The most recent information for Bank of Baghdad shows a 36 percent jump in revenue in 2011 from a year earlier, according to financial statements on its website. Revenue at North Bank increased 43 percent over the same period and 45 percent at the Iraqi Middle East Investment Bank.
Financial statements for 2012 weren’t available and financial information for Dar Es Salaam Investment Bank and Kurdistan International Bank weren’t on the company websites. Calls to the banks seeking further information on earnings weren’t immediately returned.
Citigroup and Standard Chartered each have full or representative offices in Baghdad, and also plan a presence in the cities of Erbil and Basra. The government is working with Standard Chartered and Goldman Sachs Group Inc. to obtain a sovereign credit rating, Sami al-Araji, chairman of Iraq’s National Investment Commission, said in a Dubai interview on Jan. 28. The country would probably have a similar rating to Gabon and Nigeria, Bank of America said in a Jan. 24 report.
JPMorgan Chase & Co. is also helping the Trade Bank of Iraq finance imports of goods and services, while Turkiye Is Bankasi plans four offices in Iraq.
Not everyone agrees now is the time to invest in Iraq. Rami Sidani, who runs the $343 million Schroders International Selection Fund, the best-performing stock fund in emerging and frontier markets, says the country must give international investors better legal protection before he’ll commit funds.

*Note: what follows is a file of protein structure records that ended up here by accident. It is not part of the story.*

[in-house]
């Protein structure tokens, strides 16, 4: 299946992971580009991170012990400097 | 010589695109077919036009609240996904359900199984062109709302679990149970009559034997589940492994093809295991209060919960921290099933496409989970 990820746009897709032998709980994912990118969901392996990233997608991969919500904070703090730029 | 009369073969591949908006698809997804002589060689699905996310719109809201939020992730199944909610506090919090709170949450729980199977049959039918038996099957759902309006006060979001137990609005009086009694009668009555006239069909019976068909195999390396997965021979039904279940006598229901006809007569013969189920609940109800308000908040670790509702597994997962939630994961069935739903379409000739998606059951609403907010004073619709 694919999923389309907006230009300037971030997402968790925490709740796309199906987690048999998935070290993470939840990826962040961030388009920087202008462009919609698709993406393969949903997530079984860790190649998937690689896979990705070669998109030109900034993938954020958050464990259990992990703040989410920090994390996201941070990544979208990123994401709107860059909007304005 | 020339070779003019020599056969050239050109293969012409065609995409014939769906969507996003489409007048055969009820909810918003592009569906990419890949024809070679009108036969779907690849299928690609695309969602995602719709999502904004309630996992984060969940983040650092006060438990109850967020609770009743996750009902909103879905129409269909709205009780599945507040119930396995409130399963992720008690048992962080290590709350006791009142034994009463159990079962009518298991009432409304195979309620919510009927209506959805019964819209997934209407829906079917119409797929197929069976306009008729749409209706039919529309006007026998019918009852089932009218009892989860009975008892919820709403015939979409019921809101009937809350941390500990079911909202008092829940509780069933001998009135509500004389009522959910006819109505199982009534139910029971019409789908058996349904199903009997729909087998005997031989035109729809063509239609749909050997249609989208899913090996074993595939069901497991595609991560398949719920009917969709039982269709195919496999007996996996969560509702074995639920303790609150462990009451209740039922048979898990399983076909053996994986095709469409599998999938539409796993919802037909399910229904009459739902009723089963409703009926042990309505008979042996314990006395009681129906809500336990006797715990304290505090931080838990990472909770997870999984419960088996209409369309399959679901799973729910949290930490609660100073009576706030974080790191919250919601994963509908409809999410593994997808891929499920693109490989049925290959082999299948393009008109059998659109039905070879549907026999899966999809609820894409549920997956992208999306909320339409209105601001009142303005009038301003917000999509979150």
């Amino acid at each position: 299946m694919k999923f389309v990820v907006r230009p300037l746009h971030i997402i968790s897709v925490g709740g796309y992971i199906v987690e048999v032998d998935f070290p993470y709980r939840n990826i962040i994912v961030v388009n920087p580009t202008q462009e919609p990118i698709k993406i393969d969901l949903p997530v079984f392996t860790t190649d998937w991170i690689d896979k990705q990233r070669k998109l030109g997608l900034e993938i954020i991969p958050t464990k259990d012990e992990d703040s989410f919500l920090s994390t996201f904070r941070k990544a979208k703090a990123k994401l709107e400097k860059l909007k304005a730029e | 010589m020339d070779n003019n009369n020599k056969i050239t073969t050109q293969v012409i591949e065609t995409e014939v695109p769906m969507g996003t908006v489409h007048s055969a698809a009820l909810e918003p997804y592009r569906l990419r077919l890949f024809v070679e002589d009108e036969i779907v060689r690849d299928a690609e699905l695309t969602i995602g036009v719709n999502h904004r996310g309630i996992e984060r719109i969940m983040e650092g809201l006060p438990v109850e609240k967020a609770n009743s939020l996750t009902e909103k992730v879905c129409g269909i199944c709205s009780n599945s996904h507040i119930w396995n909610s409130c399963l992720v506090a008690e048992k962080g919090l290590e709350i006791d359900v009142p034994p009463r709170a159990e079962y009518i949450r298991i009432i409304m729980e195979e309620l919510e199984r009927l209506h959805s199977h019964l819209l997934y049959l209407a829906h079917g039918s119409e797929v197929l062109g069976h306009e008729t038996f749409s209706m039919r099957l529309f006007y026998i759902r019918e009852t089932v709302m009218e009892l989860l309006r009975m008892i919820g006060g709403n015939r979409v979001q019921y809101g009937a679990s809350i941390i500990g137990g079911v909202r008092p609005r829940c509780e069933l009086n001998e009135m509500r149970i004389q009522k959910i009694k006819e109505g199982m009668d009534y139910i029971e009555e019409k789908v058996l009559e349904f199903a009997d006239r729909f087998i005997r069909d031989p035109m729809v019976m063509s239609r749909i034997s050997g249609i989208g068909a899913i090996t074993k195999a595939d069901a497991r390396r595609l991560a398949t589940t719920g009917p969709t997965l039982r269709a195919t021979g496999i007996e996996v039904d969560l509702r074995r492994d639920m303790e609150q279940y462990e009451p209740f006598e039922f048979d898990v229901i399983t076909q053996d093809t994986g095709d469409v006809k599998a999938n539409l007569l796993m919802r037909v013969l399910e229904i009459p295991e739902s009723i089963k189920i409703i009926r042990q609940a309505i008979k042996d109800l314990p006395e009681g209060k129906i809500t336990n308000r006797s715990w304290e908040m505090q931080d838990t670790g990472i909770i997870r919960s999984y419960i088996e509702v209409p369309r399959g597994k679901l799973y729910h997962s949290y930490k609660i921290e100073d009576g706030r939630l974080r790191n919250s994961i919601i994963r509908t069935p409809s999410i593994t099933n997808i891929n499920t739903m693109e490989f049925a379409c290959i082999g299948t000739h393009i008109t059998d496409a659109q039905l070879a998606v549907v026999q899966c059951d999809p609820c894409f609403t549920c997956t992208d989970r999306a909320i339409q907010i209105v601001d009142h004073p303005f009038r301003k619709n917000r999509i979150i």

Some foreign investors have avoided Iraqi stocks because of the lack of custodian services in the country, preferring to avoid the risk of dealing with local brokerages.
“The separation of custody and brokerage is the most important step toward encouraging foreign inflows into this young market,” Sidani said in e-mailed comments to Bloomberg. “We’re hoping that this will happen soon.”
Taha Ahmed Al-Rubaye, chief executive officer of the Iraq Stock Exchange, is seeking to attract more investors like Euphrates, saying foreigners account for just 20 percent of the investors active on the $9.9 billion bourse.
“I’m happy to see non-Iraqi investors like him,” Al-Rubaye said in a Jan. 26 interview in Dubai, referring to Felgenhauer. “They see the picture of Iraq from the outside and together we can come up with solutions for issues.”